Friday, June 24, 2016

Friday Night Videos

Friday Night Videos

One of the most glorious pieces of WFT? genius from the 1990s was "Mad About the Mouse" which collected a wide array of popular artists to put their own spin on classic Disney songs. The results, as with any anthology project, range from "brilliant" to "meh" to "OMG I can't believe this exists." LL Cool J's cover of "Big Bad Wolf" falls into the latter category. You're welcome.

Previously on Friday Night Videos... The Hollies.

Now Playing: Dire Straits Brothers in Arms
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Wednesday, June 22, 2016

Chicken Ranch report no. 73: So... this happened

So, today was quite eventful. I accomplished quite a bit--some pretty cool things are breaking in my favor--and I was all set to blog about them when I got home this evening. Then this happened:

Jayme looks at his first copies of Inside the Chicken Ranch

The box was sitting in my office when I got home and HOLY GEEZE GUYS! I WAS NOT EXPECTING THIS! Okay, hang on, let me catch my breath... I MEAN IT'S ALMOST SIX WEEKS TO GO UNTIL THE RELEASE DATE AND I KNEW THEY WERE GETTING CLOSE TO PRINTING BUT THOUGHT MAYBE I'D GET COPIES MID-JULY OR SOMETIME!

Oh my. I'm giddy. This is seven years of my life here, a project that I originally thought would demand maybe six months of effort, tops. Instead it turned into my own personal albatross, a Sisyphean stone that took on rectangular form with pages that flapped in between the stony covers. There were times I thought it might never see print. But now it's a real, tangible thing in my hands. And let me tell you, it's a handsome book. It's a hefty book. I mean, it is substantial. Until now I hadn't realized how much of a presence 110,000 words were, plus two appendices, plus 741 endnotes, plus an index... Nobody will mistake it for one of George R.R. Martin's books, true, but that doesn't mean you couldn't inflict serious injury on someone if you flung it at them hard enough. The pages are of semi-glossy stock, slick and smooth and very kind to the 100 illustrations included therein. Physically, it's dense. I'm very pleased with how it turned out.

And yes, I've already found typos. Thanks for asking.

Since I have a for-true book now, I suppose it apropos that I share the for-true book signings I have on the calendar for the coming months:

I will be at BookPeople in Austin on August 15 at 7 p.m.

I will be at the Twig in San Antonio on August 19 at 7 p.m.

I will be at the Memorial Student Center Bookstore on the Texas A&M University campus prior to the A&M-UCLA football game September 3, and again October 8 prior to the A&M-Tennessee football game. Signing times are yet to be determined.

That's not all, folks. I've got more groovy events in the works that I'll be sharing in the coming weeks. This is going to be an exciting autumn for me!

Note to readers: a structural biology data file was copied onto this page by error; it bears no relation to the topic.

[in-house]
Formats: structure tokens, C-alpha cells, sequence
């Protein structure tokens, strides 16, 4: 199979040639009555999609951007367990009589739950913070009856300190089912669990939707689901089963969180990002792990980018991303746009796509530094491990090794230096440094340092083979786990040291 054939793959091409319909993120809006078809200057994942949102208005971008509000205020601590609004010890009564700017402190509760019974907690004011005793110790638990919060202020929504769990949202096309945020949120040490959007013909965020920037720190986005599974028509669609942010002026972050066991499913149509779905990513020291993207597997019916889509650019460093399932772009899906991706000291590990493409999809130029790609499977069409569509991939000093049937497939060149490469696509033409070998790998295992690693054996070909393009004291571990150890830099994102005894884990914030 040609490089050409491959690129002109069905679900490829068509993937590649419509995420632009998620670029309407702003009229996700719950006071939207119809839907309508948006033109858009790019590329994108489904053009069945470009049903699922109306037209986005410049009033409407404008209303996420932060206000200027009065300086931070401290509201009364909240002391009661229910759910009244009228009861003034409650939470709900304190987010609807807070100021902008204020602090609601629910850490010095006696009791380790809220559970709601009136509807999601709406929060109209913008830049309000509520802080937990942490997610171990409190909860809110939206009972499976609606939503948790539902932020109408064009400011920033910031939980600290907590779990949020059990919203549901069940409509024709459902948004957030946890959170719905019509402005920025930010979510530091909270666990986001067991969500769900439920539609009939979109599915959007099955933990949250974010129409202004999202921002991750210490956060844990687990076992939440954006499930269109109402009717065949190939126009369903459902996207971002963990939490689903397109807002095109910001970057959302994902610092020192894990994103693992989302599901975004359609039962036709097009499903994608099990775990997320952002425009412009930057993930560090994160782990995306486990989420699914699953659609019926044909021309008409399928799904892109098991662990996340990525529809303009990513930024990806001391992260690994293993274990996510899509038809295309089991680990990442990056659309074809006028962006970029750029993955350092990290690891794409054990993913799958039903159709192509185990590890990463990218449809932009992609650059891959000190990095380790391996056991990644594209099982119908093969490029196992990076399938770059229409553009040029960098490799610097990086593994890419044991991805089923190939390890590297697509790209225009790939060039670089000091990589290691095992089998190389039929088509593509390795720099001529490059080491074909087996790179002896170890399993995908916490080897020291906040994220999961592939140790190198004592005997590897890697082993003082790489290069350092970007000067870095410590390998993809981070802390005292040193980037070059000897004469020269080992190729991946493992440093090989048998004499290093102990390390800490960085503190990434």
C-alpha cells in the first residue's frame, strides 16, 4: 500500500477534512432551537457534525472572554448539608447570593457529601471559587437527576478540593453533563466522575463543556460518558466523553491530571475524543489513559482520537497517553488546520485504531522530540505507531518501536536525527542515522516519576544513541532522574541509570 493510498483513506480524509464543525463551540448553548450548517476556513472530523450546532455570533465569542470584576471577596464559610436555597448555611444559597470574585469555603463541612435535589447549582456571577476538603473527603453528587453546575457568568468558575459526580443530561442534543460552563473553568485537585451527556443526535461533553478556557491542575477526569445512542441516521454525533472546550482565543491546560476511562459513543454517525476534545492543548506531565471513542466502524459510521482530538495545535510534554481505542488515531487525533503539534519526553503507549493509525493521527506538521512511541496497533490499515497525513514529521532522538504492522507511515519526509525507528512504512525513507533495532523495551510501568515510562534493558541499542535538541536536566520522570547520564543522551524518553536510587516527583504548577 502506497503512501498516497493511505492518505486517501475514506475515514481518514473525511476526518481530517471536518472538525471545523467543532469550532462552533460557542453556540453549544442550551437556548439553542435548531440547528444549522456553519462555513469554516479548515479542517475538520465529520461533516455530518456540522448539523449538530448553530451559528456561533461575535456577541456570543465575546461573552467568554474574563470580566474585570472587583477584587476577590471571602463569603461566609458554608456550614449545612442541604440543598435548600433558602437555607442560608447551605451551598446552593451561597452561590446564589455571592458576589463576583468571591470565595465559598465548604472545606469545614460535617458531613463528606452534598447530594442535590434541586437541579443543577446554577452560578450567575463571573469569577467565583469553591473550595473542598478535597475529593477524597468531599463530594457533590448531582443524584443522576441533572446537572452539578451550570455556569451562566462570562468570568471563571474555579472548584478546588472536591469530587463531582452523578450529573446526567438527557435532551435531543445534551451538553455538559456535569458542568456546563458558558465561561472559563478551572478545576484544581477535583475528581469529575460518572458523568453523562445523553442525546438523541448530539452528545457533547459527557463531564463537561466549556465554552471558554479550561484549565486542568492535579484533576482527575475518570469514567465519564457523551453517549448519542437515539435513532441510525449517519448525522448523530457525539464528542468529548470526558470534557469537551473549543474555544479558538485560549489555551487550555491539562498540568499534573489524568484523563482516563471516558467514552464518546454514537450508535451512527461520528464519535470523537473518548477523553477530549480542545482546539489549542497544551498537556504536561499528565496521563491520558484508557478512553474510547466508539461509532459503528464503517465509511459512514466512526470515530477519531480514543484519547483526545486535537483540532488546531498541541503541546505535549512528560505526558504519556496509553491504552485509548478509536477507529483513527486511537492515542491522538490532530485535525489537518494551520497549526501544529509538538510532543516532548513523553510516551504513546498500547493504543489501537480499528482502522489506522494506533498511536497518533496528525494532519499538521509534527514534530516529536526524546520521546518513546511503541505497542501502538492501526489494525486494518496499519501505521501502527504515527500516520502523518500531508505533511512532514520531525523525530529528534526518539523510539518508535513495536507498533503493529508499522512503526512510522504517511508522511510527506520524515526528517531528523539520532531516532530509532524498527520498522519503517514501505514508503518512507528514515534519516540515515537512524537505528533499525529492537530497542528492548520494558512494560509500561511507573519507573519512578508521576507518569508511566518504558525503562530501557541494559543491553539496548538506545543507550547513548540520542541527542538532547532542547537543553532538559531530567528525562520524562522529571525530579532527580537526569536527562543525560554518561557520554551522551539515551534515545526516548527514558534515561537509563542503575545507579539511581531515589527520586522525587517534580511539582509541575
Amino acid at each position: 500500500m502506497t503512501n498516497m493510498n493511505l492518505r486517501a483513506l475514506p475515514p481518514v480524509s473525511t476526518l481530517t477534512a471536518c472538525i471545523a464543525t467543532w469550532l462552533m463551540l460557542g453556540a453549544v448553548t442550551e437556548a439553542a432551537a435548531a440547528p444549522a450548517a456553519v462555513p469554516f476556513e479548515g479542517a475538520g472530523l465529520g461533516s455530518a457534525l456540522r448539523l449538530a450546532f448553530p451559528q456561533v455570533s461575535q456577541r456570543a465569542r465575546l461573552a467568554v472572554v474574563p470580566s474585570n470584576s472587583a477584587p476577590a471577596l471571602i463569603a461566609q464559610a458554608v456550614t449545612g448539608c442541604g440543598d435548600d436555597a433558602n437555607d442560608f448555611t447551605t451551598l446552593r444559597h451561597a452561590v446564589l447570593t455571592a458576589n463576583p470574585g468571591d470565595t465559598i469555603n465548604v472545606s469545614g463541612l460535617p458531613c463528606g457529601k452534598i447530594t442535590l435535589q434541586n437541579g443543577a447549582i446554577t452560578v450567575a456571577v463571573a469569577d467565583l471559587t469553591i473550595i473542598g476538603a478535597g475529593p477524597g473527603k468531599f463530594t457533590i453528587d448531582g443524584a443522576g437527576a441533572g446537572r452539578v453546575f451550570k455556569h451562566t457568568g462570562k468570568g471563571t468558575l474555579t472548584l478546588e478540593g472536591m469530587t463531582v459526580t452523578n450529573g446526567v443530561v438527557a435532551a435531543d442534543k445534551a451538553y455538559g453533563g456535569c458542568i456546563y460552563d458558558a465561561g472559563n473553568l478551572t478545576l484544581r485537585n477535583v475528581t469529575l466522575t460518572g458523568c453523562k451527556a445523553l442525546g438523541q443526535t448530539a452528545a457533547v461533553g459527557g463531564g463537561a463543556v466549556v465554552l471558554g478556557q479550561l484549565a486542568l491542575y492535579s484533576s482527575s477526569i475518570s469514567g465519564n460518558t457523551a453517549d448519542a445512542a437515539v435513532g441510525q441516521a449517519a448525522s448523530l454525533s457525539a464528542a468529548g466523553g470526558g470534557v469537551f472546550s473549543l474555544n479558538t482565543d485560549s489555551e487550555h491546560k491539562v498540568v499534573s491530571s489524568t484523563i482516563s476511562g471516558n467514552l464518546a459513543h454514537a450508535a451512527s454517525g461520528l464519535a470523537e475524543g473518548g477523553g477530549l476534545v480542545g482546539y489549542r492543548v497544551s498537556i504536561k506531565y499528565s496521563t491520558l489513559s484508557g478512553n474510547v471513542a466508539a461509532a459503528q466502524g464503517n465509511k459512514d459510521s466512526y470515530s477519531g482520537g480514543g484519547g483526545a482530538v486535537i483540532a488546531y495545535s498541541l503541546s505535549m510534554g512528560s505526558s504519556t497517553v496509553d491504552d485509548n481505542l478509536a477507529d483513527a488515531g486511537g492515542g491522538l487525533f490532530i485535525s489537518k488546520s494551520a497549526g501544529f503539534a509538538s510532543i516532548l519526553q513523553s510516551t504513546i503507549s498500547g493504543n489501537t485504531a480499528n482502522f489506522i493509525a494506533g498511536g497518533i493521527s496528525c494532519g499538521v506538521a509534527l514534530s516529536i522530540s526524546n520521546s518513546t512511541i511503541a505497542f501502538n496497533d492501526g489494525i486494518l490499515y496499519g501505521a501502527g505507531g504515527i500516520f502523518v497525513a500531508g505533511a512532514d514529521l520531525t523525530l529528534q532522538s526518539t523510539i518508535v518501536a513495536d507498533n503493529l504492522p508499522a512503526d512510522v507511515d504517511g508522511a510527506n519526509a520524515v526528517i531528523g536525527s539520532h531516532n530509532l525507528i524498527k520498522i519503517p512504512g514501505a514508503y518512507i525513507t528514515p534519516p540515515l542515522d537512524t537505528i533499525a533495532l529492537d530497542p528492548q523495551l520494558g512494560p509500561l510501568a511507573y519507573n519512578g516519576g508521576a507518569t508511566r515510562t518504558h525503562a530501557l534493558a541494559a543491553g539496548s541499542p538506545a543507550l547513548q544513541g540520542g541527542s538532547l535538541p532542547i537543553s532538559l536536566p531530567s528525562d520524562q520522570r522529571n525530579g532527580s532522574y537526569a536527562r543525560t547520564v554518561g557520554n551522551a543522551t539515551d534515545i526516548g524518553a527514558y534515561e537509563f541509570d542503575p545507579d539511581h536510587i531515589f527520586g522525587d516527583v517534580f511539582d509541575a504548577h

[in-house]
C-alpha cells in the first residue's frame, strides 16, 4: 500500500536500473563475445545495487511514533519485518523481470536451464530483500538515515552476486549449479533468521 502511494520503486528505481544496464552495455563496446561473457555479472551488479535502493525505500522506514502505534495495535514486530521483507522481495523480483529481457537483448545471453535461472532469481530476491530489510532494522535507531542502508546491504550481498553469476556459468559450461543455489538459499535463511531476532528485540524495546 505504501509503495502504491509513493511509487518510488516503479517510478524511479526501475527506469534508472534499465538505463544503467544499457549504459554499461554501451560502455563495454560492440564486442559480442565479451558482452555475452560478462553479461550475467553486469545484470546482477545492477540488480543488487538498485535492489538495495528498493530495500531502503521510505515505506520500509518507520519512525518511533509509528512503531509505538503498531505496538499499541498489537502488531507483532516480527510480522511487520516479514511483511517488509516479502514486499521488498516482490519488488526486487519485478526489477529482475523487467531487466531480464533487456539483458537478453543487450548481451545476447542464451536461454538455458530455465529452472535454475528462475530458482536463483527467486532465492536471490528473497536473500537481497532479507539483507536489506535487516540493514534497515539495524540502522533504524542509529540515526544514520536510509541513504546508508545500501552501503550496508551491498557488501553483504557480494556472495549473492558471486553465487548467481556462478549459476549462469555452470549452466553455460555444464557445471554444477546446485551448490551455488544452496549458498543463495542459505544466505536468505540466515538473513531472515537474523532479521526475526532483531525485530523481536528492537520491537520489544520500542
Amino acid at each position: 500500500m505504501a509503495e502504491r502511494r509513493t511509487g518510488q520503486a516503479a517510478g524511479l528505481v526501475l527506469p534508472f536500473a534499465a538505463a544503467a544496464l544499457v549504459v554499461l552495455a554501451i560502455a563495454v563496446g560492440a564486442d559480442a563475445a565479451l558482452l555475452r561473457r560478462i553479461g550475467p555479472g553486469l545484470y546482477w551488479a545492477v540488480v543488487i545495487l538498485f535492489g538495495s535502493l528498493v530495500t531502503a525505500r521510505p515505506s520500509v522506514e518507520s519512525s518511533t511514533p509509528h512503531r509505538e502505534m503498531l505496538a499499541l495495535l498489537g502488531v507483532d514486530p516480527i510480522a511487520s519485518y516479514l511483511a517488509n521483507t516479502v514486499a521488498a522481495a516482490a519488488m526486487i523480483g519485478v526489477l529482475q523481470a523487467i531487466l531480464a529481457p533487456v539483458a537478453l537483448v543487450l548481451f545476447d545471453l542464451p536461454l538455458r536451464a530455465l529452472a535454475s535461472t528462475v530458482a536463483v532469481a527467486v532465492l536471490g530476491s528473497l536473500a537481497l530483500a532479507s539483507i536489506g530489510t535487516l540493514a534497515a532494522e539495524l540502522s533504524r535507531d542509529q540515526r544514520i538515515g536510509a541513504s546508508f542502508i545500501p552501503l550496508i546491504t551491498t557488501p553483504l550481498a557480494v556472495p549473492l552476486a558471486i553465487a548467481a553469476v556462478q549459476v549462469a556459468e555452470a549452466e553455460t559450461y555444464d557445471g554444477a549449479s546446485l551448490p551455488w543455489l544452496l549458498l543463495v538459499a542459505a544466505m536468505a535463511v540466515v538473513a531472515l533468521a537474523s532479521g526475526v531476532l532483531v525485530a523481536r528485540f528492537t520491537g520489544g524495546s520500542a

Inside the Texas Chicken Ranch: The Definitive Account of the Best Little Whorehouse is now listed on both Amazon.com and BarnesAndNoble.com for pre-order.

Title: Inside the Texas Chicken Ranch: The Definitive Account of the Best Little Whorehouse
Author: Jayme Lynn Blaschke
Publication Date: August 1, 2016
ISBN: 978.1.46713.563.4

Ghosts of the Chicken Ranch is still available:

Now Playing: Dire Straits Alchemy
Chicken Ranch Central

Monday, June 20, 2016

Comicpalooza in the rearview mirror

So I rousted myself early Saturday morning to make the trek to Houston for Comicpalooza!--no small feat, since Saturday is normally the only day of the week I get to sleep in. The drive in on I-10 was uneventful and I arrived at 11 a.m. with plenty of time to wander around before my lone panel of the day. First up, I have to say these mega-sized pop culture conventions aren't my favorite, simply because they're so overwhelming. It's not terribly easy to run into people you know and the media celebrities dominate with their cattle-call autograph and photo lines. That said, it's the nature of the beast these days, and as far as spectacle went, there was more than enough to entertain in the dealers room alone.

Cosplayers were out in full force. There were more Whovians and the Scooby Gang, Adventure Timers and Power Puff Girls, Star Trek, Battlestar Galactica and more Star Wars Jedi, Stormtroopers and Mandalorians than I've ever seen. There was a lightsabre parade that probably totaled 300 folks once all was said and done. The fascinating thing was that there were as many, if not more, women cosplaying as men, and the age distribution was a good representation of the general population as well, with teens and 20-somethings outnumbering the greybeards by a wide margin. After seeing how anemic recent Worldcon costume contests have become in recent years, and the constant lament about the aging attendance of local genre cons, I have to wonder if they will ever start taking cues from the success of these events to boost their own appeal. Adding high-profile YA guests could be a good start, but we'll see. One thing that surprised me was the high number of Steven Universe cosplayers. Two of my favorites (below) were girls dressed up as characters from the baseball episode. That was just fun. I hadn't realized the popularity of that show, I suppose.